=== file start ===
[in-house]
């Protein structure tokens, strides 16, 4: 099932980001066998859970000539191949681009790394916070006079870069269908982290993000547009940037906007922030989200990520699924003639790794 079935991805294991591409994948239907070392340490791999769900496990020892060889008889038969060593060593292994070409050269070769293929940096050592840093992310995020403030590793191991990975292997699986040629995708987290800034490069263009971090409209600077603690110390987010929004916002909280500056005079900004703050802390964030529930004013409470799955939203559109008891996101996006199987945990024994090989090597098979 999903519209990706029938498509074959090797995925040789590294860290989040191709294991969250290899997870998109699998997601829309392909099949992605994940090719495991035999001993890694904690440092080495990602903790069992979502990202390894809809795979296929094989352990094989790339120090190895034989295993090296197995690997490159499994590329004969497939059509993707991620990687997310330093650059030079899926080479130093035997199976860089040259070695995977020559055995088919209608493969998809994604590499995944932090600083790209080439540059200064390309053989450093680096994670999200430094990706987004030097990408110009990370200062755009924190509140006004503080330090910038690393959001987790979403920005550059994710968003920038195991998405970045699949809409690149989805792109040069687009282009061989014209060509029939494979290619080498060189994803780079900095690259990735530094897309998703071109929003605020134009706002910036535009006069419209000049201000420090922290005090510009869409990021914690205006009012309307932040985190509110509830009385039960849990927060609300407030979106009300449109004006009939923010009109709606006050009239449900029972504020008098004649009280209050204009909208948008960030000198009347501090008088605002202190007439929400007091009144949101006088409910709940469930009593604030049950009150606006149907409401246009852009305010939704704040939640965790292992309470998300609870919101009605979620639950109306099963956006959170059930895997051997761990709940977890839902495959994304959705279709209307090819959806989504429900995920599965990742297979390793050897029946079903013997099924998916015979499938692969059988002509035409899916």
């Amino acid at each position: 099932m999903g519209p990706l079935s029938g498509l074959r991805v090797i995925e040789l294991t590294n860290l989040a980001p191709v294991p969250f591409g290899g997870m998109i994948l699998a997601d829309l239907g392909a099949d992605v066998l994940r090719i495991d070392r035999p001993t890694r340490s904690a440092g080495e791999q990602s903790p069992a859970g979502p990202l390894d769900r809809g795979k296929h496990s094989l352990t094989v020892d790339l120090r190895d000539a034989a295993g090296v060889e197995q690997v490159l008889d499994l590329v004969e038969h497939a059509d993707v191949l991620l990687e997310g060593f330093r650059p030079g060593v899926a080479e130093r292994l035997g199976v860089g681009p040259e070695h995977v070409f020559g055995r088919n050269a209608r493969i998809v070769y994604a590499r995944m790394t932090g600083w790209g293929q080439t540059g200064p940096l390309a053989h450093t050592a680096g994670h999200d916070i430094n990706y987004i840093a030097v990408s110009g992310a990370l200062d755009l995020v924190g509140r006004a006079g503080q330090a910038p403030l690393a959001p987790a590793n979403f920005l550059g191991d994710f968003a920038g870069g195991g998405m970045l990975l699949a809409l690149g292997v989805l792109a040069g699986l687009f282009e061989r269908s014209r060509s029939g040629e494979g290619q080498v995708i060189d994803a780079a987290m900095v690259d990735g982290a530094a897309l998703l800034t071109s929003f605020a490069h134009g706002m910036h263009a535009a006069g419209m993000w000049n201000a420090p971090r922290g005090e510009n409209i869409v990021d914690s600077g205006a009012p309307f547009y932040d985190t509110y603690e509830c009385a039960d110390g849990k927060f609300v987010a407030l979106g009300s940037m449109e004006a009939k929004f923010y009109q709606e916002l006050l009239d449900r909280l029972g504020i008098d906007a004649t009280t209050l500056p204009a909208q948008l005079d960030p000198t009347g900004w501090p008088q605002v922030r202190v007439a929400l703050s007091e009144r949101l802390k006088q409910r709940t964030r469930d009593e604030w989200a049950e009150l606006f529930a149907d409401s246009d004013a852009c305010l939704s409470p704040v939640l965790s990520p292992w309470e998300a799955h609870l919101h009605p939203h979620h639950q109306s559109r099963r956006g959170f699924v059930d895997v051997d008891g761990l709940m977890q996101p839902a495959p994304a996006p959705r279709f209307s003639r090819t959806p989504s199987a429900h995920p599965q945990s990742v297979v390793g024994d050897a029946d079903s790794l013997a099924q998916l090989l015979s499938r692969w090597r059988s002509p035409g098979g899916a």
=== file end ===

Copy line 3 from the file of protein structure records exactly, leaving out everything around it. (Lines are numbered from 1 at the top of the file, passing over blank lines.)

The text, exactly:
């Amino acid at each position: 099932m999903g519209p990706l079935s029938g498509l074959r991805v090797i995925e040789l294991t590294n860290l989040a980001p191709v294991p969250f591409g290899g997870m998109i994948l699998a997601d829309l239907g392909a099949d992605v066998l994940r090719i495991d070392r035999p001993t890694r340490s904690a440092g080495e791999q990602s903790p069992a859970g979502p990202l390894d769900r809809g795979k296929h496990s094989l352990t094989v020892d790339l120090r190895d000539a034989a295993g090296v060889e197995q690997v490159l008889d499994l590329v004969e038969h497939a059509d993707v191949l991620l990687e997310g060593f330093r650059p030079g060593v899926a080479e130093r292994l035997g199976v860089g681009p040259e070695h995977v070409f020559g055995r088919n050269a209608r493969i998809v070769y994604a590499r995944m790394t932090g600083w790209g293929q080439t540059g200064p940096l390309a053989h450093t050592a680096g994670h999200d916070i430094n990706y987004i840093a030097v990408s110009g992310a990370l200062d755009l995020v924190g509140r006004a006079g503080q330090a910038p403030l690393a959001p987790a590793n979403f920005l550059g191991d994710f968003a920038g870069g195991g998405m970045l990975l699949a809409l690149g292997v989805l792109a040069g699986l687009f282009e061989r269908s014209r060509s029939g040629e494979g290619q080498v995708i060189d994803a780079a987290m900095v690259d990735g982290a530094a897309l998703l800034t071109s929003f605020a490069h134009g706002m910036h263009a535009a006069g419209m993000w000049n201000a420090p971090r922290g005090e510009n409209i869409v990021d914690s600077g205006a009012p309307f547009y932040d985190t509110y603690e509830c009385a039960d110390g849990k927060f609300v987010a407030l979106g009300s940037m449109e004006a009939k929004f923010y009109q709606e916002l006050l009239d449900r909280l029972g504020i008098d906007a004649t009280t209050l500056p204009a909208q948008l005079d960030p000198t009347g900004w501090p008088q605002v922030r202190v007439a929400l703050s007091e009144r949101l802390k006088q409910r709940t964030r469930d009593e604030w989200a049950e009150l606006f529930a149907d409401s246009d004013a852009c305010l939704s409470p704040v939640l965790s990520p292992w309470e998300a799955h609870l919101h009605p939203h979620h639950q109306s559109r099963r956006g959170f699924v059930d895997v051997d008891g761990l709940m977890q996101p839902a495959p994304a996006p959705r279709f209307s003639r090819t959806p989504s199987a429900h995920p599965q945990s990742v297979v390793g024994d050897a029946d079903s790794l013997a099924q998916l090989l015979s499938r692969w090597r059988s002509p035409g098979g899916a």